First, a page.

Learning Life Lessons From My Kids

I feel like I am constantly trying to teach my kids something. Eating solids, toilet training, starting school, learning to share…sometimes I get sick of the sound of my own voice, particularly when it comes to teaching them time management skills, (read: reminding them to put socks, shoes, hats underwear on thirteen times each morning). Today I was searching for something on my Facebook timeline and I had a moment to browse through some recent posts detailing the lighter side of parenting, and in particular the off the wall things my kids say. So today, I’m learning from them.

Reading through the posts it occurred to me that something happens as we grow into adults. We seem to lose particular instincts that kids still have and while in many situations it allows us to make adult decisions it can also hold us back and make life a little more dull.

So from the best kid Facebook posts on my timeline so far this year, here are the words of wisdom and life lessons I can take from my own children.

What I can learn from Lachlan, 5 – Don’t let risk keep you from doing something worthwhile, and always dream big.

Me: “What did you learn at school today?

Lachie: “When you climb trees, sometimes you fall and hit your bum on a rock.”

Truth. My son will climb anything, leap before he looks and jump from great heights. Last weekend when we were riding bikes at the park he disappeared for almost an hour. When we finally found him he was riding on the BMX track with a group of teenagers. He has an activity level that few could match. But no matter how confident he is, sometimes he falls and sometimes it hurts. While I stand fretting on the sidelines resisting my every temptation to helicopter like a MASH pilot, he accepts that risk is part of doing really fun stuff. That sometimes the result will be painful, but that in the end you will miss out if you’re afraid of falling. I think I can learn quite a bit from this inherent instinct to try.

Lachie: “How old was Will Skelton when he got to play for the Wallabies?”

Me: “I’m not sure, maybe 21?”

Lachie: “Right. I have 15 years to go.”

It’s funny how the littlest people have the biggest dreams. Lachlan has always been all in with whatever he does; commitment has never been a problem. In addition to being driven, he allows himself to dream big. Where I protect myself from failure and restrict how high I am willing to aim, he has no such boundaries. In his eyes becoming a Wallaby is not just a dream, its a probable  reality if he works hard enough. He may never get there, (let’s be honest, the odds are against him), but he’ll never be left wondering. I temper my visions of grandeur into something more achievable, and as a result I most likely miss out on a whole heap of interesting challenges along the way. So many times I have watched him start an activity he is not at that moment capable of finishing. Yet somehow, he still finishes and gets plenty out of the experience.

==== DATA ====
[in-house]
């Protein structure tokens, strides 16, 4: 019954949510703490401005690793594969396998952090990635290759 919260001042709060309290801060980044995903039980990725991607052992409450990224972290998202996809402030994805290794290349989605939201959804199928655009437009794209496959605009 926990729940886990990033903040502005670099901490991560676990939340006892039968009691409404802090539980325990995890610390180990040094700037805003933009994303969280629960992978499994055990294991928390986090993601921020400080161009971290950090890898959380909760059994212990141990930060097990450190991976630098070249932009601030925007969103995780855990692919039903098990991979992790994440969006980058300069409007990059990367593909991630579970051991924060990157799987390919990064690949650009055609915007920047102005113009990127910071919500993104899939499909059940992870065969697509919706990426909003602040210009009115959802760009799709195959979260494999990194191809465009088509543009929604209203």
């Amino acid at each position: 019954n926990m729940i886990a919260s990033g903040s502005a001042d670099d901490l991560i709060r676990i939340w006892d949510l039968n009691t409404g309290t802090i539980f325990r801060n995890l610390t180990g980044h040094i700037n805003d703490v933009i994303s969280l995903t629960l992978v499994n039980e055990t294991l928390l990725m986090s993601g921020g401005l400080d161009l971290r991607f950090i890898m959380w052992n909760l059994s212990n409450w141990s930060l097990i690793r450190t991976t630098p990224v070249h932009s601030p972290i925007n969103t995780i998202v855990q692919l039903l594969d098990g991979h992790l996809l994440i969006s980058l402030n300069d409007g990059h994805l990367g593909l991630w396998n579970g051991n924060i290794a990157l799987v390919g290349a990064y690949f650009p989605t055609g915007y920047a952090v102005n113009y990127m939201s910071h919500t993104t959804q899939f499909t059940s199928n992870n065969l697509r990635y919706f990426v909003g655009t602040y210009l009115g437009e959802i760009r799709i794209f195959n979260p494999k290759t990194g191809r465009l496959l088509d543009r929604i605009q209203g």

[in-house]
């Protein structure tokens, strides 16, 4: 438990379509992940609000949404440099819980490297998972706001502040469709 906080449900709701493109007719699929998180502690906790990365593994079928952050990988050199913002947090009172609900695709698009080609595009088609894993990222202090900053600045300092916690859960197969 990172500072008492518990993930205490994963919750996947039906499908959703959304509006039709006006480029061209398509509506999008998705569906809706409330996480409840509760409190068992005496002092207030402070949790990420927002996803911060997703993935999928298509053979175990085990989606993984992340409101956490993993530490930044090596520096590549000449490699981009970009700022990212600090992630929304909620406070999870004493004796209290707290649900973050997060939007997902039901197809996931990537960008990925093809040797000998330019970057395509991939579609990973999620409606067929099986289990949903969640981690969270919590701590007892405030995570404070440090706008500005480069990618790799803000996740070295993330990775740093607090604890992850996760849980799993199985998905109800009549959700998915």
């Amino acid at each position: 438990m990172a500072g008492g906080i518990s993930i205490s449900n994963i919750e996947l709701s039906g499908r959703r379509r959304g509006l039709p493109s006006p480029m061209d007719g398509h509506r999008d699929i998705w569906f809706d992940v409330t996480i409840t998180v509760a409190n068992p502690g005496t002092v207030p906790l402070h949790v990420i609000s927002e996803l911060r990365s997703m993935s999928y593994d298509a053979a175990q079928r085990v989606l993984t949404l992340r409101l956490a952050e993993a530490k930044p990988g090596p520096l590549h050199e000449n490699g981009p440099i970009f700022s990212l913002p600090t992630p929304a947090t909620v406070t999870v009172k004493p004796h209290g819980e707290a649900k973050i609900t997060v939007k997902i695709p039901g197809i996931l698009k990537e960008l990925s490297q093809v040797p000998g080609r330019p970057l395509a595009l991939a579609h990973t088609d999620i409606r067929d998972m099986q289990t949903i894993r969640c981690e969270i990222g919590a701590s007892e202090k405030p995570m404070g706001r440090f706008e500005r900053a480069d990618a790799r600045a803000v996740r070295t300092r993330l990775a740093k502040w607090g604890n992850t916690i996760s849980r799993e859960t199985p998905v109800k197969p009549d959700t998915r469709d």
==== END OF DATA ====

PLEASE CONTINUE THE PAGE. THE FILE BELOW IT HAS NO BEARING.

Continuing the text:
What I can learn from Lucy, 4 – Believe in the impossible and see the beauty in everything.

Lucy: “Fairies are real mum. Peter Pan believed and Tinkerbell got better.”

It’s so easy to become cynical as we get older, particularly if we have children that make us feel vulnerable to everything. My daughter willingly believes in imaginary characters, princesses on magic carpets and fairies living in our garden. Its as if the act of believing creates the magic in her life. It seems children have belief in the good things in the world even once they know, logically, that something doesn’t exist. I’m not saying that adults should start believing in the Easter Bunny, but the capacity to have faith in people and see the good that may exist could be so useful in a world that somehow always seems to feel dangerous and hopeless.

Lucy: “I like the storm mummy. The thunder is loud and scary but after the sky will be so pretty.”

It doesn’t matter that she’s terrified of the noise, the prospect of a rainbow will still make Lucy smile. Kids look for beauty everywhere and they find it. Its the reason why every little girl thinks her mum is the prettiest in the world while most mums stare anxiously in the mirror wondering why they don’t measure up. Its refreshing that they can find beauty in tiny things – ladybirds, daisies, plaited hair. If only we adults could see what they see, I’d wager we would all be a little happier.

Adulting is hard work. It can be scary, pressure filled and downright exhausting. Somewhere along the way as we go from children into grown ups we lose part of ourselves that dreams big, isn’t afraid of falling, believes in itself and others and notices the surrounding beauty. It’s not practical, or even possible, to unlearn all we know that made us leave that behind. But perhaps from our children we can learn to rekindle the instincts that made being a kid so wonderful.

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